Sybren Valkema

The Sybren Valkema archives, and the pivotal
role of art education for independent studio glass:


Photo: First glass furnace at the Rietveld Academy, Click on the image →

Sybren Valkema (1916-1996), artist, teacher, deputy-director of the
Gerrit Rietveld Academy, founder of the studio glass movement in the
Netherlands, and a seminal figure in the establishment of a European
network of educators and artists involved in independent studio glass.

The Sybren Valkema archives excels at providing a contextual look at studio glass
in the Netherlands by stipulating historical background on industrial glass in
Leerdam in the early 20th century and explaining the rise of a global studio glass
movement in the 1960s. Sybren Valkema’s early commitment to the education of
the workers in Leerdam during wartime, providing them with a more holistic
program that included fine arts and physical education as well as the more
traditional vocational curriculum, indicated an innovative and experimental
approach that would become a lifelong pattern. As a member of the generation
who lived through the war years and its deprivations, Sybren Valkema exhibited
the spirit of invention and self-reliance in many areas of his professional life that
would become so indicative of the later studio glass movement.

Photo: The Sybren Valkema Archive, Click on the image →

The Sybren Valkema archives correspondingly gives insight into the enlightened
administration of the Leerdam factory during and after the war, as the director
P.M. Cochius — in a parallel effort with his peers at Orrefors and Venini and
other European factories — steered industrial glass production away from the
traditions of the past and towards a design-oriented golden age of mid-century
icons. At the Leerdam factory, Valkema’s design work followed in the footsteps of
Chris Lebeau and was contemporaneous with that of Andries Copier. These are
the years that gave rise to the Serica (limited edition) and Unica (unique art
pieces) series, in what might be considered a precursor to the idea of glasswork
that is not conceived of in unlimited multiples.

A historically noteworthy part of the archives details what could be termed the
Big Bang of the European studio glass movement: the World Crafts Council
conference of June 1964, held in New York. This was the event where Harvey
Littleton first demonstrated the small furnace designed by Dominick Labino to an
international audience that included Erwin Eisch from Germany and Sybren
Valkema, many of whom would return to their home countries to found regional
and national movements, and maintain the peer communication that would later
grow into the international network of artists working in glass that exists today.

What came apparent whilst sorting this archive — which also includes early
correspondence with Harvey Littleton, Dominick Labino, Marvin Lipofsky and
other pioneers — was that the truly revolutionary achievement of the studio glass
movement lay not in objects or technology or even an aesthetic manifesto but was
by its nature rather conceptual.

Early glasswork from the 1960s is too often dismissed as being technically clumsy
and poorly crafted, a judgment that entirely misses the point of work that was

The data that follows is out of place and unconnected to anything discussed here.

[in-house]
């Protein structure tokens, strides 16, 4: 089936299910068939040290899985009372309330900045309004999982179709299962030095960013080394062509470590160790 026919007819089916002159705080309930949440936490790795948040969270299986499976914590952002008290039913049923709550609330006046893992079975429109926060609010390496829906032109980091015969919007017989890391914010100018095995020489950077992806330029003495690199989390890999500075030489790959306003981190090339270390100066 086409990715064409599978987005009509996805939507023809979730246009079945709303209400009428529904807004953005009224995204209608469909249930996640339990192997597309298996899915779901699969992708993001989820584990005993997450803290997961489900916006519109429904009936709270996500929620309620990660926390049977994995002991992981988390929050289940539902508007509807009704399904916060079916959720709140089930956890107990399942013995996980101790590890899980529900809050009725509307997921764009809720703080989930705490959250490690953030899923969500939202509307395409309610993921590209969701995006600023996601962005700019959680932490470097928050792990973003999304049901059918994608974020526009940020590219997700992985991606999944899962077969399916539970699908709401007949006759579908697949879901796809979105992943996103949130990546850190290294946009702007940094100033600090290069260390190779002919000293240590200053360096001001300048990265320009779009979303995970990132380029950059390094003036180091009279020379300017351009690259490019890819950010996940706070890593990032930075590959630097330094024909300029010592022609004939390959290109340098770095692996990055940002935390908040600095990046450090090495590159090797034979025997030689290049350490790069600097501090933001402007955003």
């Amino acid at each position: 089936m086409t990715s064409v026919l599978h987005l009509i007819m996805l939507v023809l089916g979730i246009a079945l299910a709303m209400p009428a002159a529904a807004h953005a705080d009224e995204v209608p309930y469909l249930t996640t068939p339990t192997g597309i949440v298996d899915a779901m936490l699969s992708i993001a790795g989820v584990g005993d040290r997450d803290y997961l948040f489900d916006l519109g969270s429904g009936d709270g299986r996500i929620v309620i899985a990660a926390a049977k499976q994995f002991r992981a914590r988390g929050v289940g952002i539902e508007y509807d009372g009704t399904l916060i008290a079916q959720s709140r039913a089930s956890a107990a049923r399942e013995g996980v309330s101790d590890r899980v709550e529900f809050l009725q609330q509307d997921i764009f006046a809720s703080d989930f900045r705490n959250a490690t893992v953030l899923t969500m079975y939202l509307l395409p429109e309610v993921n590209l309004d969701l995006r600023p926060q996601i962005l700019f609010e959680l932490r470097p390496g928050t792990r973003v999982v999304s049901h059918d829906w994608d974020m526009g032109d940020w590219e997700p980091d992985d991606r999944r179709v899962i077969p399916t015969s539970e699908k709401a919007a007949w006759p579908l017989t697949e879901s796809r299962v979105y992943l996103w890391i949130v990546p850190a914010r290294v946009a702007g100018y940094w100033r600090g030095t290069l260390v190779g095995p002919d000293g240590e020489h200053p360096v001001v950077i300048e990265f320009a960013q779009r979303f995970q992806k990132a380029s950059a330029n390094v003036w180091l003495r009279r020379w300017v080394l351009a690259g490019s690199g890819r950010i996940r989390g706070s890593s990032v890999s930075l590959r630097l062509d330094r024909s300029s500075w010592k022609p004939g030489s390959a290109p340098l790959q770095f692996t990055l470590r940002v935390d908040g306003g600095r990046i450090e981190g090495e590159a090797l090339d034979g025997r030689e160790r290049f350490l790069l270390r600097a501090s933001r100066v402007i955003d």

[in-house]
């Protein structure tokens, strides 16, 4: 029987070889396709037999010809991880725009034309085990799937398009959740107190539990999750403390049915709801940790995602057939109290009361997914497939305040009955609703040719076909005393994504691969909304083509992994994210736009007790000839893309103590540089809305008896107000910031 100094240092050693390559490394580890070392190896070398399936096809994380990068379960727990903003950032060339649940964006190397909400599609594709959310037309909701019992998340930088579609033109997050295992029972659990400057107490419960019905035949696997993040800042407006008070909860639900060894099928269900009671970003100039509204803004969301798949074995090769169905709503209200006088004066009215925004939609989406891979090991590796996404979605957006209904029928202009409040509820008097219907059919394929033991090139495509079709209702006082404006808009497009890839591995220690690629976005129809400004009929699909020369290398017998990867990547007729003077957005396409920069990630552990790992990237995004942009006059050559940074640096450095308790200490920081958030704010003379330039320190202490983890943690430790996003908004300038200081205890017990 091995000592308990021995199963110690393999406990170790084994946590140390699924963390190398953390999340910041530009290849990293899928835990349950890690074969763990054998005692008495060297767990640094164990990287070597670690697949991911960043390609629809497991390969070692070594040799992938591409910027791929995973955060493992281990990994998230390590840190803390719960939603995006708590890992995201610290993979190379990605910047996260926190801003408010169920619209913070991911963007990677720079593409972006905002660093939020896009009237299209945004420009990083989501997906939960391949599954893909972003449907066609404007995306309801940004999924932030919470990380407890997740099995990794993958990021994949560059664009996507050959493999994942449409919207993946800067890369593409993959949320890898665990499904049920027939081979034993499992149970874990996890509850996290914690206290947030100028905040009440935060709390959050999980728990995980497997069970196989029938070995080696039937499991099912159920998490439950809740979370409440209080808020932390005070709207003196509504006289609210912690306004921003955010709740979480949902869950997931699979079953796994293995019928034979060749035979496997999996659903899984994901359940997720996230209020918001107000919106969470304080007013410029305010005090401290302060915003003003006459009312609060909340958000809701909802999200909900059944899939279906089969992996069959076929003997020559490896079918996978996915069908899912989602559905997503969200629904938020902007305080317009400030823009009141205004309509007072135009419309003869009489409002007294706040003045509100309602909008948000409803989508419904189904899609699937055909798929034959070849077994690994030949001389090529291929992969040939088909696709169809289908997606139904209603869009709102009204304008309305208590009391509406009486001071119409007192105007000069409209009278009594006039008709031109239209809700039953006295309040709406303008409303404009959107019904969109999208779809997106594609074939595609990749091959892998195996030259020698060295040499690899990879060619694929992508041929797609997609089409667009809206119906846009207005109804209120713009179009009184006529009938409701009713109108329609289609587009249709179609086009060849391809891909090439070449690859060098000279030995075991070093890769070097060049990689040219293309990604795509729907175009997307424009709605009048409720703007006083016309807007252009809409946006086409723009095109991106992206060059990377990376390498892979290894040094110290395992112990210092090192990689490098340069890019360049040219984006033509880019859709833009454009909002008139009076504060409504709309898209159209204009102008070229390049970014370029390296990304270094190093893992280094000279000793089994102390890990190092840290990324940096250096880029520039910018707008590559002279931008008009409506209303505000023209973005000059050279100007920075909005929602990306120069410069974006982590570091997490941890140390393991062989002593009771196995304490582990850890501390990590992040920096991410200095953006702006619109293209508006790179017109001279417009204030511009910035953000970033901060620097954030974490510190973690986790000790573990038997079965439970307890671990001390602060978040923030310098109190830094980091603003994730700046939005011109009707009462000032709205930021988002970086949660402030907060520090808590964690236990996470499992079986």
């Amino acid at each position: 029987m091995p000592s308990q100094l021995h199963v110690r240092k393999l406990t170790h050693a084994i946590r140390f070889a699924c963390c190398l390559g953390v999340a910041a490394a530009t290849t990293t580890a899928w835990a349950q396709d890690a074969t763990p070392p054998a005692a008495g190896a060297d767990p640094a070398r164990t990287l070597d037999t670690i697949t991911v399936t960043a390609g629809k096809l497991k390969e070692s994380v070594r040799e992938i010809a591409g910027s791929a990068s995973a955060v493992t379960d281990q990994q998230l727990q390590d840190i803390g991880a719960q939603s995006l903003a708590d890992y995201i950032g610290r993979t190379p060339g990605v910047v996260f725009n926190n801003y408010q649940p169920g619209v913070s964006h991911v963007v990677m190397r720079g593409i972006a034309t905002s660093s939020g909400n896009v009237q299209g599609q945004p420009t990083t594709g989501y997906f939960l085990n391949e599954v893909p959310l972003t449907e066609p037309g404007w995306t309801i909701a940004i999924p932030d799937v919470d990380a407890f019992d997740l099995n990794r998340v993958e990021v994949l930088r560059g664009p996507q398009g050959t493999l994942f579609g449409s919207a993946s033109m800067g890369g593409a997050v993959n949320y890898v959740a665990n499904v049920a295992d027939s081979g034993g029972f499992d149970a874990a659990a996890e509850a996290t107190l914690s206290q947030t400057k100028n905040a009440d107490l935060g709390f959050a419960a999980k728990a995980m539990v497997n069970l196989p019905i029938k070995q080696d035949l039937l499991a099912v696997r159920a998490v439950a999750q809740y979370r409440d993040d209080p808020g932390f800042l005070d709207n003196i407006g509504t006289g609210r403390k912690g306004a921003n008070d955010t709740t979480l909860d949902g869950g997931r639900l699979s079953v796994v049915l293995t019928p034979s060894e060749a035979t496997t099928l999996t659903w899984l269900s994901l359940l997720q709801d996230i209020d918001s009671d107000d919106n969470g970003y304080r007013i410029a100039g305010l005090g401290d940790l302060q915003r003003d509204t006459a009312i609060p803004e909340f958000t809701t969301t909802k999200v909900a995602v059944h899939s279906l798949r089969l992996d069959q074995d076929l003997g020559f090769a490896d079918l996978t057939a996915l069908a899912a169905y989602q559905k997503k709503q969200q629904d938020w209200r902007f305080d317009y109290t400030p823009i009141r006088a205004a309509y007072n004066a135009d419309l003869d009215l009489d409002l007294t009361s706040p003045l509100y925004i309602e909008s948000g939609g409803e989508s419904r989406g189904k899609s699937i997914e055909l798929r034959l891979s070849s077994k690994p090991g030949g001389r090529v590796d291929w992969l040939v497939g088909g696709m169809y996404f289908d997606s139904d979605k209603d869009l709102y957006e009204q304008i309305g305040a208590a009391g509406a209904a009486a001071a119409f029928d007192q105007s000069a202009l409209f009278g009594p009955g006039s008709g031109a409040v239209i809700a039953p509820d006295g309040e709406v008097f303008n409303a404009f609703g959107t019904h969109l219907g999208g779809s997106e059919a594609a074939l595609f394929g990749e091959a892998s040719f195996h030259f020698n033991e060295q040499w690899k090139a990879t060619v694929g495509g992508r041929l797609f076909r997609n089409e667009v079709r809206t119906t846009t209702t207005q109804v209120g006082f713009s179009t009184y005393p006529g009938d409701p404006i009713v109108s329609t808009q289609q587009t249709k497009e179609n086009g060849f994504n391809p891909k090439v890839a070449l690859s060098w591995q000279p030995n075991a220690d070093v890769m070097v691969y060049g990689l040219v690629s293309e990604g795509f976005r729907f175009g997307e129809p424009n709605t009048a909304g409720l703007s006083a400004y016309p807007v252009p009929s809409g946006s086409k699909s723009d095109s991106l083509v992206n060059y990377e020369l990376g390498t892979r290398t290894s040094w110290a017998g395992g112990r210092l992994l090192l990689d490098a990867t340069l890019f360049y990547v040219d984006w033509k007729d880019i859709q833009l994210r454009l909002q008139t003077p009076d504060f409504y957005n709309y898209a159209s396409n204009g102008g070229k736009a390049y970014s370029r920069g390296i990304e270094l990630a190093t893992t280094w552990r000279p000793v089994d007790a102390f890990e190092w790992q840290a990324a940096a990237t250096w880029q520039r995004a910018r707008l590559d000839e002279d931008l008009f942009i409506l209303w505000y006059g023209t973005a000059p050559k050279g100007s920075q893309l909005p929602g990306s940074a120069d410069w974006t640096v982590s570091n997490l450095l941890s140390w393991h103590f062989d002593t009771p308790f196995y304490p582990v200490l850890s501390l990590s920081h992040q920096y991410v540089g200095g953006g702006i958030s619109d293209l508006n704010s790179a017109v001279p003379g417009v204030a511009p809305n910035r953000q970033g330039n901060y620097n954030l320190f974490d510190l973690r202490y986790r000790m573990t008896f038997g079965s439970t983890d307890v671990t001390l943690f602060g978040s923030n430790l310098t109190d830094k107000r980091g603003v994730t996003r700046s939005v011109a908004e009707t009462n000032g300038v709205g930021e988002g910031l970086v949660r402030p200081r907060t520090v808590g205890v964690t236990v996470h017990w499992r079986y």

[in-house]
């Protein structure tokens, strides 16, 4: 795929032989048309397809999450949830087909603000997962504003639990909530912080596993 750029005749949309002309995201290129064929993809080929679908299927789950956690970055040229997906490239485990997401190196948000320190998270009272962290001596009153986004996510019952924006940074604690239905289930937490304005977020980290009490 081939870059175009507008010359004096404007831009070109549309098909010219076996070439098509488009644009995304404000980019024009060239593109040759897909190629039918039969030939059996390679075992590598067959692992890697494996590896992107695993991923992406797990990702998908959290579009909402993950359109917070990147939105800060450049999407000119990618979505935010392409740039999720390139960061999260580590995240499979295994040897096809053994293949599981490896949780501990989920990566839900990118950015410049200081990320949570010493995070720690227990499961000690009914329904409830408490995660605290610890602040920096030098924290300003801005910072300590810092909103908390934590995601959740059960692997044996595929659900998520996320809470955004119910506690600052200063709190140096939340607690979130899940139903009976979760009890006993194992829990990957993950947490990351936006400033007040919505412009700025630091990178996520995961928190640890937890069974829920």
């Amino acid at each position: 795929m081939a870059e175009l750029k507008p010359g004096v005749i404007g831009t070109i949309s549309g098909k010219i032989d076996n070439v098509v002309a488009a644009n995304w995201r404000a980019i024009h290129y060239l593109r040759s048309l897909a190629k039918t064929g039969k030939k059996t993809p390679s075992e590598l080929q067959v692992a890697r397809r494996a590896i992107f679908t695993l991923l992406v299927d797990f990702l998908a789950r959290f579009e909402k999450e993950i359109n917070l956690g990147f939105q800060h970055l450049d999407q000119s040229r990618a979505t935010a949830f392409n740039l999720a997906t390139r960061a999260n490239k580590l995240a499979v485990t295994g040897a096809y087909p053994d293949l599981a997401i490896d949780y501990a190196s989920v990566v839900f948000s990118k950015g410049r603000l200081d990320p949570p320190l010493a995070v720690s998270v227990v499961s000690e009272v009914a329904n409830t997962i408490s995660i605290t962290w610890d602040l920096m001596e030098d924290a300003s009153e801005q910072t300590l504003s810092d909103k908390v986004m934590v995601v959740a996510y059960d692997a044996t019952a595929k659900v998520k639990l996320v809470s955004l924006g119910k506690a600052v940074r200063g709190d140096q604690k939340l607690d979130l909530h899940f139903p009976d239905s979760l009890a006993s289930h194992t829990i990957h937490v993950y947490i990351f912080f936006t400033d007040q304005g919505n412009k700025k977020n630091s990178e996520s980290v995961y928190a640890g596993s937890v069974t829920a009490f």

made in a spirit of rebellion against the virtuoso skill of traditional glasswork.

The essence of the studio glass movement, the inspiration that all of those artists
and educators took away from that first encounter, was an idea; that artists could
have direct access to a unique material without the mediation of a factory or a
system that divorced craftsman from designer. That single idea was the real spark
that led to university-level glass departments, which in turn disseminated
information to and inspired independent studios across America and Europe and
that would later spread around the world. Without extensive knowledge sharing
studio glass would not have been able to thrive, nor exist outside a factory setting.

The invention of the small furnace is often celebrated as the turning point that
made an independent studio glass movement possible. Indeed, this archive
recognizes the critical role of that technology by having exact drawings of the first
Labino furnace, the burner and flame control system on hand. Small furnaces
had existed for some time before that and were used for test melts in the factory
laboratories, as both Erwin Eisch and Sybren Valkema would have been aware of.

The Sybren Valkema archives underline the importance of understanding our
history, which can serve as a touchstone even today for maintaining contact with
that fundamental idea. These days when glasswork is made with such technical
assurance, when objects have such impressive presence, when all of the formal
elements of color, scale and form are so much more easily commanded, it is
important to keep searching for that earlier spirit of discovery and that ineffable
sense of liberation that was present at the beginning of the independent studio
glass movement and the pivotal role of art education.

All the documents in the Sybren Valkema archives are currently being restored,
sorted and prepared so that this exceptional archival material can be digitalized
in its entirety.

Through additional funding, necessary searchable in-depth descriptions can be
added to the digitalized files, including the relevant metadata so that students,
artists, and researchers, and a wider audience will have access to the material
that is being kept in the Sybren Valkema archives. The final result will serve as
an open source knowledge database for glass education and research.



Sybren Valkema, Wikipedia

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